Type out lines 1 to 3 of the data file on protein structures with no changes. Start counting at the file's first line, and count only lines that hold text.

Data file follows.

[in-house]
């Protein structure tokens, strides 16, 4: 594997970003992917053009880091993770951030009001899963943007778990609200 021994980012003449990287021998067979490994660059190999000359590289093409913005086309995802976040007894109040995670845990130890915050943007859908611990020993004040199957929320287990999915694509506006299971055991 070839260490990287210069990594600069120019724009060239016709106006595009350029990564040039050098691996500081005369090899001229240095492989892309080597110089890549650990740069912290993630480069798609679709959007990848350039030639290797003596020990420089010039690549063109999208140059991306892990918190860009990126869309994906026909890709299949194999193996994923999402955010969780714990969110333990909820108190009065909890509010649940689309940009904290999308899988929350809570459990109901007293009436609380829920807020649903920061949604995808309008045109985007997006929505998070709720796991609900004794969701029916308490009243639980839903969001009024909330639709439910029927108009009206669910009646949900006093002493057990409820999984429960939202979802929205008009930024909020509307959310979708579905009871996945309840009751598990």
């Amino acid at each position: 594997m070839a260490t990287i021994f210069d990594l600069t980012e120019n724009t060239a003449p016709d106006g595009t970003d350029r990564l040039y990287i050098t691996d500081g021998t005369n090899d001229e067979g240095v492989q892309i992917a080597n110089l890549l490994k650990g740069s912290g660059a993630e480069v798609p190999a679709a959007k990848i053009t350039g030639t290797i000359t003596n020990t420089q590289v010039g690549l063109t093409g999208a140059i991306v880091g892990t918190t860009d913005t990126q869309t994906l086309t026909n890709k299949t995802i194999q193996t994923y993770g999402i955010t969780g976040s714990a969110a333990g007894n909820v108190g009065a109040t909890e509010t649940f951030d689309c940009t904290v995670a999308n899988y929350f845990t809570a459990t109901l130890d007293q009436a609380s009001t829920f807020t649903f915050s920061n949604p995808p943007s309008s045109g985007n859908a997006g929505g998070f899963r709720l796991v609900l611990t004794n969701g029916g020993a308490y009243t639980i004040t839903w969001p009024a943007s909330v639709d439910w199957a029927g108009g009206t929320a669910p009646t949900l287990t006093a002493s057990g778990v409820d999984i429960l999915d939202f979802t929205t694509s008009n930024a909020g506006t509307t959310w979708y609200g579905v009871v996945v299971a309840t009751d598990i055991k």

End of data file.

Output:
[in-house]
């Protein structure tokens, strides 16, 4: 594997970003992917053009880091993770951030009001899963943007778990609200 021994980012003449990287021998067979490994660059190999000359590289093409913005086309995802976040007894109040995670845990130890915050943007859908611990020993004040199957929320287990999915694509506006299971055991 070839260490990287210069990594600069120019724009060239016709106006595009350029990564040039050098691996500081005369090899001229240095492989892309080597110089890549650990740069912290993630480069798609679709959007990848350039030639290797003596020990420089010039690549063109999208140059991306892990918190860009990126869309994906026909890709299949194999193996994923999402955010969780714990969110333990909820108190009065909890509010649940689309940009904290999308899988929350809570459990109901007293009436609380829920807020649903920061949604995808309008045109985007997006929505998070709720796991609900004794969701029916308490009243639980839903969001009024909330639709439910029927108009009206669910009646949900006093002493057990409820999984429960939202979802929205008009930024909020509307959310979708579905009871996945309840009751598990």
């Amino acid at each position: 594997m070839a260490t990287i021994f210069d990594l600069t980012e120019n724009t060239a003449p016709d106006g595009t970003d350029r990564l040039y990287i050098t691996d500081g021998t005369n090899d001229e067979g240095v492989q892309i992917a080597n110089l890549l490994k650990g740069s912290g660059a993630e480069v798609p190999a679709a959007k990848i053009t350039g030639t290797i000359t003596n020990t420089q590289v010039g690549l063109t093409g999208a140059i991306v880091g892990t918190t860009d913005t990126q869309t994906l086309t026909n890709k299949t995802i194999q193996t994923y993770g999402i955010t969780g976040s714990a969110a333990g007894n909820v108190g009065a109040t909890e509010t649940f951030d689309c940009t904290v995670a999308n899988y929350f845990t809570a459990t109901l130890d007293q009436a609380s009001t829920f807020t649903f915050s920061n949604p995808p943007s309008s045109g985007n859908a997006g929505g998070f899963r709720l796991v609900l611990t004794n969701g029916g020993a308490y009243t639980i004040t839903w969001p009024a943007s909330v639709d439910w199957a029927g108009g009206t929320a669910p009646t949900l287990t006093a002493s057990g778990v409820d999984i429960l999915d939202f979802t929205t694509s008009n930024a909020g506006t509307t959310w979708y609200g579905v009871v996945v299971a309840t009751d598990i055991k």